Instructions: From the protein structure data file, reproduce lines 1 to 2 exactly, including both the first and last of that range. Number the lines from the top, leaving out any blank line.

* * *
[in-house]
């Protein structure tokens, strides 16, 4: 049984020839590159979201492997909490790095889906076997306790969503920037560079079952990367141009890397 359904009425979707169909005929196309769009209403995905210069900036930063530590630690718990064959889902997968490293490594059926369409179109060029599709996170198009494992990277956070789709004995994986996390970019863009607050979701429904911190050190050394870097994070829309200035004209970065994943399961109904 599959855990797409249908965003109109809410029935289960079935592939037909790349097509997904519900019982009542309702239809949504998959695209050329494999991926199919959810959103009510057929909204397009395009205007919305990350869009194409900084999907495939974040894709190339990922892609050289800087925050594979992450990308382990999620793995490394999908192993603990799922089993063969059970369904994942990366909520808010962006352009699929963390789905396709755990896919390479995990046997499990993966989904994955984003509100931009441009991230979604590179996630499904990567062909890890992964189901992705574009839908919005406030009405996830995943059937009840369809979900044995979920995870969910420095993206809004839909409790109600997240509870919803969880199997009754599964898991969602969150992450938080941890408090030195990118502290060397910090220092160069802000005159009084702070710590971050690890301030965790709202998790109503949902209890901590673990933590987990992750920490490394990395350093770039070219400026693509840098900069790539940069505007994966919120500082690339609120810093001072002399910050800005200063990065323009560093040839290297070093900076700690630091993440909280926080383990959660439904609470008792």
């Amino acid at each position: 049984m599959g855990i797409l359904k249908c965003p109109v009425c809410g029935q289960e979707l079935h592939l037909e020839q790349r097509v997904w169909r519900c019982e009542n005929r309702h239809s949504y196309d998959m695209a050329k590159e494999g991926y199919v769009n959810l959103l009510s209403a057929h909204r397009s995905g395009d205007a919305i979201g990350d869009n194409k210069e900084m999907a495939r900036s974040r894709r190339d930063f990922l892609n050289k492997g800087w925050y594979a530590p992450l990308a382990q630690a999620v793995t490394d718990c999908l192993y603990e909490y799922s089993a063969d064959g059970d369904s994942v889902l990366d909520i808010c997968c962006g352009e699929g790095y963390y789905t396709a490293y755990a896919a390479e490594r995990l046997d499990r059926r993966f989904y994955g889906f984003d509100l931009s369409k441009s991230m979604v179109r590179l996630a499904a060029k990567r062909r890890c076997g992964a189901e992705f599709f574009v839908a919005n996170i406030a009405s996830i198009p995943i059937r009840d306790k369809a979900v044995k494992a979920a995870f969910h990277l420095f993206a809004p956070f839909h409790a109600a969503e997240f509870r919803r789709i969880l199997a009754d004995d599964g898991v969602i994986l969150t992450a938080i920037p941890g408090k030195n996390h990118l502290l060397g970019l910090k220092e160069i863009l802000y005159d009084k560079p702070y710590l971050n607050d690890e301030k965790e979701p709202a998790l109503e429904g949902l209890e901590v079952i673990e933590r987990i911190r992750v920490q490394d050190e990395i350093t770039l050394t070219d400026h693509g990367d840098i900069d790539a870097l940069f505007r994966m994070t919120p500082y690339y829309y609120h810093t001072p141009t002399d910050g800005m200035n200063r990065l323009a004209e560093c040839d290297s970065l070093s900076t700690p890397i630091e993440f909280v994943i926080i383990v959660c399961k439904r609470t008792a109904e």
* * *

[in-house]
């Protein structure tokens, strides 16, 4: 049984020839590159979201492997909490790095889906076997306790969503920037560079079952990367141009890397 359904009425979707169909005929196309769009209403995905210069900036930063530590630690718990064959889902997968490293490594059926369409179109060029599709996170198009494992990277956070789709004995994986996390970019863009607050979701429904911190050190050394870097994070829309200035004209970065994943399961109904 599959855990797409249908965003109109809410029935289960079935592939037909790349097509997904519900019982009542309702239809949504998959695209050329494999991926199919959810959103009510057929909204397009395009205007919305990350869009194409900084999907495939974040894709190339990922892609050289800087925050594979992450990308382990999620793995490394999908192993603990799922089993063969059970369904994942990366909520808010962006352009699929963390789905396709755990896919390479995990046997499990993966989904994955984003509100931009441009991230979604590179996630499904990567062909890890992964189901992705574009839908919005406030009405996830995943059937009840369809979900044995979920995870969910420095993206809004839909409790109600997240509870919803969880199997009754599964898991969602969150992450938080941890408090030195990118502290060397910090220092160069802000005159009084702070710590971050690890301030965790709202998790109503949902209890901590673990933590987990992750920490490394990395350093770039070219400026693509840098900069790539940069505007994966919120500082690339609120810093001072002399910050800005200063990065323009560093040839290297070093900076700690630091993440909280926080383990959660439904609470008792």